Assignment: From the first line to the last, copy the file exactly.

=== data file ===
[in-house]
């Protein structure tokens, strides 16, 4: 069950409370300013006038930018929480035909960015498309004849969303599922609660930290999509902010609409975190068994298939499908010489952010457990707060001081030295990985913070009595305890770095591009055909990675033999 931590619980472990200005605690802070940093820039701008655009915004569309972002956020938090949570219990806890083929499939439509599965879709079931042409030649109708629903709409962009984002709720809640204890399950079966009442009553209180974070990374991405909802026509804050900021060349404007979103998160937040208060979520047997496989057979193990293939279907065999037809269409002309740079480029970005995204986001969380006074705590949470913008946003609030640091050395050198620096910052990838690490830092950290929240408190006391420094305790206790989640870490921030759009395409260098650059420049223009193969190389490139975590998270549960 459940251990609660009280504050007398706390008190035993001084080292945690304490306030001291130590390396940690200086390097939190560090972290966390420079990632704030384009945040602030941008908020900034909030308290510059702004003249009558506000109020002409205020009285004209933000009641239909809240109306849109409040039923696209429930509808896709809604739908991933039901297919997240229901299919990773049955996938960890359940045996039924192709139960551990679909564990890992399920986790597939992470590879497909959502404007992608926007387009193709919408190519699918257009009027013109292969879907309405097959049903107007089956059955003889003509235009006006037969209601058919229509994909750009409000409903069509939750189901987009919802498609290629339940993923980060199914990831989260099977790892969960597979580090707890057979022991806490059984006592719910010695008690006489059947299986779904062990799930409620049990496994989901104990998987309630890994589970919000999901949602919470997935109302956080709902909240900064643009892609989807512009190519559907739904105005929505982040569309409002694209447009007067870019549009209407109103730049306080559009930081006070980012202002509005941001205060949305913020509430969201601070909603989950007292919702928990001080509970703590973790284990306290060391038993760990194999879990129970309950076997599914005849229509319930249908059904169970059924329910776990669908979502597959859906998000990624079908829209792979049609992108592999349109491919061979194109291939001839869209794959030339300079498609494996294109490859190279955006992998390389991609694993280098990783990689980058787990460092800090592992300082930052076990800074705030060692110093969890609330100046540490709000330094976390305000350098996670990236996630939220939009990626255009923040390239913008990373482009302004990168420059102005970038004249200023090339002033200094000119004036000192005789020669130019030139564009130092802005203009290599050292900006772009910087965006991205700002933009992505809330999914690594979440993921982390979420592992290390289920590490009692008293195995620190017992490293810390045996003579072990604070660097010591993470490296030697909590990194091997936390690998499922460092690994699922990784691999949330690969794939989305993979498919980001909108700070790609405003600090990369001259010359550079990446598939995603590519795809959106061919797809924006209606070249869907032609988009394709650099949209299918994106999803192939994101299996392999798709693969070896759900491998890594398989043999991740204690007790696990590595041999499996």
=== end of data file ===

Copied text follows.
[in-house]
């Protein structure tokens, strides 16, 4: 069950409370300013006038930018929480035909960015498309004849969303599922609660930290999509902010609409975190068994298939499908010489952010457990707060001081030295990985913070009595305890770095591009055909990675033999 931590619980472990200005605690802070940093820039701008655009915004569309972002956020938090949570219990806890083929499939439509599965879709079931042409030649109708629903709409962009984002709720809640204890399950079966009442009553209180974070990374991405909802026509804050900021060349404007979103998160937040208060979520047997496989057979193990293939279907065999037809269409002309740079480029970005995204986001969380006074705590949470913008946003609030640091050395050198620096910052990838690490830092950290929240408190006391420094305790206790989640870490921030759009395409260098650059420049223009193969190389490139975590998270549960 459940251990609660009280504050007398706390008190035993001084080292945690304490306030001291130590390396940690200086390097939190560090972290966390420079990632704030384009945040602030941008908020900034909030308290510059702004003249009558506000109020002409205020009285004209933000009641239909809240109306849109409040039923696209429930509808896709809604739908991933039901297919997240229901299919990773049955996938960890359940045996039924192709139960551990679909564990890992399920986790597939992470590879497909959502404007992608926007387009193709919408190519699918257009009027013109292969879907309405097959049903107007089956059955003889003509235009006006037969209601058919229509994909750009409000409903069509939750189901987009919802498609290629339940993923980060199914990831989260099977790892969960597979580090707890057979022991806490059984006592719910010695008690006489059947299986779904062990799930409620049990496994989901104990998987309630890994589970919000999901949602919470997935109302956080709902909240900064643009892609989807512009190519559907739904105005929505982040569309409002694209447009007067870019549009209407109103730049306080559009930081006070980012202002509005941001205060949305913020509430969201601070909603989950007292919702928990001080509970703590973790284990306290060391038993760990194999879990129970309950076997599914005849229509319930249908059904169970059924329910776990669908979502597959859906998000990624079908829209792979049609992108592999349109491919061979194109291939001839869209794959030339300079498609494996294109490859190279955006992998390389991609694993280098990783990689980058787990460092800090592992300082930052076990800074705030060692110093969890609330100046540490709000330094976390305000350098996670990236996630939220939009990626255009923040390239913008990373482009302004990168420059102005970038004249200023090339002033200094000119004036000192005789020669130019030139564009130092802005203009290599050292900006772009910087965006991205700002933009992505809330999914690594979440993921982390979420592992290390289920590490009692008293195995620190017992490293810390045996003579072990604070660097010591993470490296030697909590990194091997936390690998499922460092690994699922990784691999949330690969794939989305993979498919980001909108700070790609405003600090990369001259010359550079990446598939995603590519795809959106061919797809924006209606070249869907032609988009394709650099949209299918994106999803192939994101299996392999798709693969070896759900491998890594398989043999991740204690007790696990590595041999499996």